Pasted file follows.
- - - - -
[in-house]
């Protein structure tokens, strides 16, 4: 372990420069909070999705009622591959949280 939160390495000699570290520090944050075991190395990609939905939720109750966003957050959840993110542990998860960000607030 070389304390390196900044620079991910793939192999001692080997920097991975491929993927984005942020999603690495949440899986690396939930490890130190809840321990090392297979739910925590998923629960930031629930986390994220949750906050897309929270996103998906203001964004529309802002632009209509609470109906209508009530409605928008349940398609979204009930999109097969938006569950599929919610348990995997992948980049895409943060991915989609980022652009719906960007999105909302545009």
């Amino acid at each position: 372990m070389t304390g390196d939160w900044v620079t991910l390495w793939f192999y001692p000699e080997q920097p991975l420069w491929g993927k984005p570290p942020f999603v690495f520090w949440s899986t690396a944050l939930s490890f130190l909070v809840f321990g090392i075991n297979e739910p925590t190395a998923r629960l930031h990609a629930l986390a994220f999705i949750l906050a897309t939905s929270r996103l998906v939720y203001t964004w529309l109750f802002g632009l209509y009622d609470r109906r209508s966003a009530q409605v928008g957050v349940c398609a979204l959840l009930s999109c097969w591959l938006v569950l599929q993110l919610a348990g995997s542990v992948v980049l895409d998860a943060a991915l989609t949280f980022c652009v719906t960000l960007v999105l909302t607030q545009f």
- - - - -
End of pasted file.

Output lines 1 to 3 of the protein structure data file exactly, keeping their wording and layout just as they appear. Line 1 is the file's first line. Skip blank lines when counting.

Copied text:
[in-house]
């Protein structure tokens, strides 16, 4: 372990420069909070999705009622591959949280 939160390495000699570290520090944050075991190395990609939905939720109750966003957050959840993110542990998860960000607030 070389304390390196900044620079991910793939192999001692080997920097991975491929993927984005942020999603690495949440899986690396939930490890130190809840321990090392297979739910925590998923629960930031629930986390994220949750906050897309929270996103998906203001964004529309802002632009209509609470109906209508009530409605928008349940398609979204009930999109097969938006569950599929919610348990995997992948980049895409943060991915989609980022652009719906960007999105909302545009």
């Amino acid at each position: 372990m070389t304390g390196d939160w900044v620079t991910l390495w793939f192999y001692p000699e080997q920097p991975l420069w491929g993927k984005p570290p942020f999603v690495f520090w949440s899986t690396a944050l939930s490890f130190l909070v809840f321990g090392i075991n297979e739910p925590t190395a998923r629960l930031h990609a629930l986390a994220f999705i949750l906050a897309t939905s929270r996103l998906v939720y203001t964004w529309l109750f802002g632009l209509y009622d609470r109906r209508s966003a009530q409605v928008g957050v349940c398609a979204l959840l009930s999109c097969w591959l938006v569950l599929q993110l919610a348990g995997s542990v992948v980049l895409d998860a943060a991915l989609t949280f980022c652009v719906t960000l960007v999105l909302t607030q545009f």